“​Bumblebee” — at WonderCon and on DVD Home Video

For me the coolest thing about Bumblebee was being in the right place at the right time for its disassembly after WonderCon. Luckily no Transformers flew in to defend Bumblebee from his inevitable fate.

D​isassembling “Bumblebee”

A​way to the next city…


Batman turned 80 this year. To celebrate, the panel included a birthday party complete with cake (cream-filled, Batman logo cookie-topped cupcakes) and presents (a pocket-sized Bat-signal torch) for every member of the huge audience.

I​t was an 80th. BAT-BIRTHDAY PARTY celebration!

BAT-CAKE for everyone!

T​his was delicious!

M​oderator Gary Miereanu holds a BAT-SIGNAL, just like the one given to every member of the audience.

The panel recalled the evolution of Batman throughout eight decades. Panelists included David Mazouz, who plays young Bruce Wayne in the dark “Gotham” TV series…

J​im Lee and David Mazouz (Bruce Wayne on “Gotham”)

… and Lee Meriwether, who played Catwoman in the campy, 1966, live action Batman movie featuring Adam West as Batman and Burt Ward as his sidekick Robin.

L​ee Meriwether, Catwoman

Lee shared fond personal memories of Adam West, who was especially kind to her as she embarked upon her role as Catwoman.

Lee Meriwether & K​evin Conway, the voice of Batman from “Batman: The Animated Series,” as he reprises “I AM BATMAN.”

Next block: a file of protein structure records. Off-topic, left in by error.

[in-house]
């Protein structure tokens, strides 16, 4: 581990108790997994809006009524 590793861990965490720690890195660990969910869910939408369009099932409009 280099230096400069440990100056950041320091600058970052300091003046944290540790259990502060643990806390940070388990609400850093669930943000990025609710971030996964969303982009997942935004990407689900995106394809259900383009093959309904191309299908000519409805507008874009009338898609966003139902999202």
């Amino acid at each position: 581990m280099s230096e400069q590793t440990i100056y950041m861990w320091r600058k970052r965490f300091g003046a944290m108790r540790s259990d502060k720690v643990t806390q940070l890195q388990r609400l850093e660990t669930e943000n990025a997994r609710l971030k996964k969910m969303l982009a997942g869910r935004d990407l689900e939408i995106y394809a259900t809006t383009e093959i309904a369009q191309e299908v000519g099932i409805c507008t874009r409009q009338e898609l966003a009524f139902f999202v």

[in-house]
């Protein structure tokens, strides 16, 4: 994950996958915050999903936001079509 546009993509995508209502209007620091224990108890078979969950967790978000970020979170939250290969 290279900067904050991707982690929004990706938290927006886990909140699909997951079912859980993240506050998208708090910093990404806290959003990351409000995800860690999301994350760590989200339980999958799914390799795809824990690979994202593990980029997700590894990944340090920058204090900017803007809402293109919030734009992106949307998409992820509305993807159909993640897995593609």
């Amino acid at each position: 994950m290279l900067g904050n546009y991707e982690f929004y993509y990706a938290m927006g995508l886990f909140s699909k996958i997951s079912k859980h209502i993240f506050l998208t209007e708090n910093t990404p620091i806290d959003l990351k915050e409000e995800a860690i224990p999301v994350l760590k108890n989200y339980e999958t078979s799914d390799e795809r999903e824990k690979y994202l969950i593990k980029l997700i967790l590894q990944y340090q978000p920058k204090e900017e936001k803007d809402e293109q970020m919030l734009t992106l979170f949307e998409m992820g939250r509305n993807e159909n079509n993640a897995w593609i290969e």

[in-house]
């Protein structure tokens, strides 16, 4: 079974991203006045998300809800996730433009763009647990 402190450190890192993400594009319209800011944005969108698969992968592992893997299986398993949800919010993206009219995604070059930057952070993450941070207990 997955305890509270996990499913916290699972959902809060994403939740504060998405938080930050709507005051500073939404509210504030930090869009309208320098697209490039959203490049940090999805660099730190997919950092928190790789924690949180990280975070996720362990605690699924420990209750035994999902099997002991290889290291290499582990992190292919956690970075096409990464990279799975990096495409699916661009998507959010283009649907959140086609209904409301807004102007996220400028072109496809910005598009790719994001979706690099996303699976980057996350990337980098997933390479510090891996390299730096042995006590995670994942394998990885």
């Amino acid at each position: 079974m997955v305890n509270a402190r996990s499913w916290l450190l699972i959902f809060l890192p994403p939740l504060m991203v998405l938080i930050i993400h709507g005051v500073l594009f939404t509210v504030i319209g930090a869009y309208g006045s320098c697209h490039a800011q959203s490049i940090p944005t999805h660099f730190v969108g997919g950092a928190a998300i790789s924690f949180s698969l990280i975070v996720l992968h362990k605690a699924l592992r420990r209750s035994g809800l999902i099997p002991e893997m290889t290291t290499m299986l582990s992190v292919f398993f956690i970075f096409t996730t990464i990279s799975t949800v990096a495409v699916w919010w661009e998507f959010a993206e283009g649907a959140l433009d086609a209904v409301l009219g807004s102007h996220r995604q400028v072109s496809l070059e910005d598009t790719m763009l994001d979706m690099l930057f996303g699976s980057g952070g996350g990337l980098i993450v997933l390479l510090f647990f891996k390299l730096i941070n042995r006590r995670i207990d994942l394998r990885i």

The entertainment world lost the great Stan Lee last year. On Sunday at WonderCon, Stan was remembered with a moving, heartfelt tribute.

A place was reserved for him on what would otherwise have been a panel.

One by one, people who had known Stan came up to the podium and shared fond memories of him.

We were treated to an amazing compilation video of Stan’s many cameos throughout the years, followed by a presentation of artists’ renderings featuring Stan in the entertainment universe that he helped create.

I remember hoping and half expecting that Stan would walk in, telling us that he was not really gone after all, but that was not to be. He will be missed.


Huge “Shazam!” promotional banners that were displayed on the front of the Anaheim convention center welcomed everyone to WonderCon.

(Spoiler alert – this review introduces the basic plot.) Family-friendly “Shazam!” shows that magic may bring out the superhero that is in all of us. By shouting out the word Shazam!, Billy magically transforms from a 14-year-old kid into a reluctant adult superhero. With comical results, he then discovers and uses his superpowers to fight the forces of evil, who are led by Dr. Thaddeus Sivana. Along the way we are introduced to members of the DC Universe.

Comparisons to the Marvel Universe are inevitable. Whereas those films are spectacular, large-scale, special-effects extravaganzas, Shazam! is more intimate and low-key.

To see the official trailer, visit shazammovie.com.


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Jan Wagner